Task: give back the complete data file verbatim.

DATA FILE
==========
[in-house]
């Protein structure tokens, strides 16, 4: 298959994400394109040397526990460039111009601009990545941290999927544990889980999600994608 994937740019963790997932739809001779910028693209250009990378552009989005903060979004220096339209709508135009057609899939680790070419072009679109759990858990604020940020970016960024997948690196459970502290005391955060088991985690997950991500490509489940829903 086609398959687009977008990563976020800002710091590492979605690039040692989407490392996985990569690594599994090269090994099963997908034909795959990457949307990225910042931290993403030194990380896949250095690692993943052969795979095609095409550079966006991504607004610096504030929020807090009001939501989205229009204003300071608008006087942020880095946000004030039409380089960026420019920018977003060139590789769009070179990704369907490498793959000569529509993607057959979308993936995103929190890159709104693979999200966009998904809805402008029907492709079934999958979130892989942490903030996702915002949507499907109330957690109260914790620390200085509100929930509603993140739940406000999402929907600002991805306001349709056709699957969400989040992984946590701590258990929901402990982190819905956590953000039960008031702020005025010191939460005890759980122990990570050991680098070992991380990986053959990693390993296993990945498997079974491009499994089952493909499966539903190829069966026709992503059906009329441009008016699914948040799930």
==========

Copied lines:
[in-house]
């Protein structure tokens, strides 16, 4: 298959994400394109040397526990460039111009601009990545941290999927544990889980999600994608 994937740019963790997932739809001779910028693209250009990378552009989005903060979004220096339209709508135009057609899939680790070419072009679109759990858990604020940020970016960024997948690196459970502290005391955060088991985690997950991500490509489940829903 086609398959687009977008990563976020800002710091590492979605690039040692989407490392996985990569690594599994090269090994099963997908034909795959990457949307990225910042931290993403030194990380896949250095690692993943052969795979095609095409550079966006991504607004610096504030929020807090009001939501989205229009204003300071608008006087942020880095946000004030039409380089960026420019920018977003060139590789769009070179990704369907490498793959000569529509993607057959979308993936995103929190890159709104693979999200966009998904809805402008029907492709079934999958979130892989942490903030996702915002949507499907109330957690109260914790620390200085509100929930509603993140739940406000999402929907600002991805306001349709056709699957969400989040992984946590701590258990929901402990982190819905956590953000039960008031702020005025010191939460005890759980122990990570050991680098070992991380990986053959990693390993296993990945498997079974491009499994089952493909499966539903190829069966026709992503059906009329441009008016699914948040799930």